While there is empathy to be felt for the tremendous loss of life, you judging her makes you the one with the issue and you the one who needs to take a serious look at yourself. How rational minded were you as a teenager? Stop judging her unless you can say you have never done something others deemed foolish!

      July 22, 2014 at 1:49 pm |
    • skytag

      This girl had the option to go anywhere in the world for her graduation trip and she chose to go there. Somehow I think that shows more respect for the people who died there than anything you've ever done.

      July 22, 2014 at 4:27 pm |
  16. reno234

    Gawd, rip her gold teeth out why don't ya...

    July 22, 2014 at 1:34 pm |
  17. andrewa822

    I don't know where she was in the tour, but for me the truly gut wrenching feeling didn't come until I was in the room with all the shoes. You kind of academically know the story but that kind of made it hit home for me. I don't think I was smiling when I walked in, but some people have nervous smiles, etc.

    July 22, 2014 at 1:32 pm |
  18. skytag

    The people who complain about her smiling in the picture are miserable people who hate the idea of anyone else being happy.

    July 22, 2014 at 1:26 pm |
    • paburns1983

      15 minutes of fame was all she was after. Just had to have that attention, spoiled brat is what she is.

      July 22, 2014 at 2:04 pm |
      • skytag

        I pity people like you, always ready to judge and condemn people you don't even know to feel better about yourself.

        July 22, 2014 at 2:14 pm |
      • btldriver

        Why are you blaming her? She just posted the pic to those following her, someone else took the tweet and ran with it posting it to the news people. I doubt she's like the Kardashians (sp) and feels a need to post every little bit of her life, but then she is a Princess so who knows.
        Besides, unless its a mug shot, most people smile in their pics so when the camera was pointed at her the natural inclination was to smile so that's what she did. People are reading too much into it.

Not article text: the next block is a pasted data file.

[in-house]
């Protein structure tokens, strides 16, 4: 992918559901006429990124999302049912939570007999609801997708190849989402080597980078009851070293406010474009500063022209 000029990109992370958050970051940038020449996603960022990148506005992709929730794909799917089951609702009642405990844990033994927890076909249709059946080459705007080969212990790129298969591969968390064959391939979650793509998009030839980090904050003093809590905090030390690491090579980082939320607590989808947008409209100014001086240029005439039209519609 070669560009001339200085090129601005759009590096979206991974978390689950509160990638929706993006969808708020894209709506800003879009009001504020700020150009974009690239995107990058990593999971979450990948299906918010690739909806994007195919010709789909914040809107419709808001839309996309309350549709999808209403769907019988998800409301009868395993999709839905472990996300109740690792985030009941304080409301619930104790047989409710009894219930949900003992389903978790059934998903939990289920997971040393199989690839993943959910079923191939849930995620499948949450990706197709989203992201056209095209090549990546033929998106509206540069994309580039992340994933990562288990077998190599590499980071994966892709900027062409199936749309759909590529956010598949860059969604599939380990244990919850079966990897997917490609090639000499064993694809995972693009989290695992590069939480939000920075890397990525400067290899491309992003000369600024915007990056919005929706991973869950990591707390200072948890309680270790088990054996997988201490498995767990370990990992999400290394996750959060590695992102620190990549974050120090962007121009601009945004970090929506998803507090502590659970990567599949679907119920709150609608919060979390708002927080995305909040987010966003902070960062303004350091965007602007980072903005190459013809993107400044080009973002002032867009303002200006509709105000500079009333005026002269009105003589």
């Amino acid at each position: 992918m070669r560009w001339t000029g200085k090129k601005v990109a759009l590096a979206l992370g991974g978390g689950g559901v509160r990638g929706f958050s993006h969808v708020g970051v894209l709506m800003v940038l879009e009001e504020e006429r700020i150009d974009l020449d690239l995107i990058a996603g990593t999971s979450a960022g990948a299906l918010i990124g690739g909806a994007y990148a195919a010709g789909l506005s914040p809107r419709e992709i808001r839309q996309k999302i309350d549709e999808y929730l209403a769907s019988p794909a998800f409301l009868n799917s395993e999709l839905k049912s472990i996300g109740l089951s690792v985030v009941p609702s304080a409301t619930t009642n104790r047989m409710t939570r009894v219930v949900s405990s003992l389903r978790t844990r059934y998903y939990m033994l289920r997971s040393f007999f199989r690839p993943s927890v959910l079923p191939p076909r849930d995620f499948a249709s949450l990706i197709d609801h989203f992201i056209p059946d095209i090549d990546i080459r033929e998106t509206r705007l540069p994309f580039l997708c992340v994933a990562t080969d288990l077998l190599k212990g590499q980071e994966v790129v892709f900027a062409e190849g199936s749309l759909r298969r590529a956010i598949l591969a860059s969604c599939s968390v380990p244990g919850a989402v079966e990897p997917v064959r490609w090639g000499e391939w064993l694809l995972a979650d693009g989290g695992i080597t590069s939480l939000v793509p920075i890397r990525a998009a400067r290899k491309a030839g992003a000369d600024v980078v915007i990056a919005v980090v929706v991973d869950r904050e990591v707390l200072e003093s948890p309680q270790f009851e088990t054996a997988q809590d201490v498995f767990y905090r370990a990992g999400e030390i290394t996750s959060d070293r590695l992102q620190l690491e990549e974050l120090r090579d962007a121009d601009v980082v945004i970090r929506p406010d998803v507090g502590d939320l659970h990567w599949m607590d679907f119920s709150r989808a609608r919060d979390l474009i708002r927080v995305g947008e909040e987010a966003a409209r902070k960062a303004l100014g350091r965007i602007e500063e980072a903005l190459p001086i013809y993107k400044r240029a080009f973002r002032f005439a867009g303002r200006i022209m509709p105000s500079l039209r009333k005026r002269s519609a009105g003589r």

July 22, 2014 at 2:41 pm |
        • skytag

          Haters hate. It's what they do.

          July 22, 2014 at 4:29 pm |
  19. skytag

    To Breanna Mitchell: I love your smile. Ignore the haters.

    July 22, 2014 at 1:24 pm |
    • observer

      To Breanna Mitchell,

      Grow up and develop empathy for others.

      July 22, 2014 at 1:27 pm |
      • skytag

        To observer: Grow up and realize you can't know whether someone has empathy by looking at a picture. I've studied WWII and the holocaust a fair bit and have lots of empathy for those who suffered in the camps, but I'd probably smile for a picture because that's what people do. Well, happy people do. Maybe not you.

        July 22, 2014 at 1:31 pm |
        • observer


          The truly miserable people are those who can look at those windows and not empathize with the people who were caged in those rooms waiting for themselves and loved ones to be murdered.

          Grow a heart.

          July 22, 2014 at 1:34 pm |
        • skytag

          observer: You can't know what this girl feels from looking at one picture of her. If you think otherwise you are delusional. You don't know her. You don't know anything about her. You don't know why she's smiling. Your need to condemn her points more to a problem in you than in her.

          July 22, 2014 at 2:19 pm |
        • observer


          Your heartless lack of concern for the solemnity of the location and the horrendous history that occurred there shows a problem within you. Try to grow a heart instead of supporting the mindless foolishness of a child.

          July 22, 2014 at 2:24 pm |
        • skytag

          observer: I am 59 years old and have studied WWII, the Nazis and the Holocaust more than most. As you have done with Breanna you arrogantly believe you can judge me without knowing me. Obviously that's just the kind of person you are, and it's pathetic.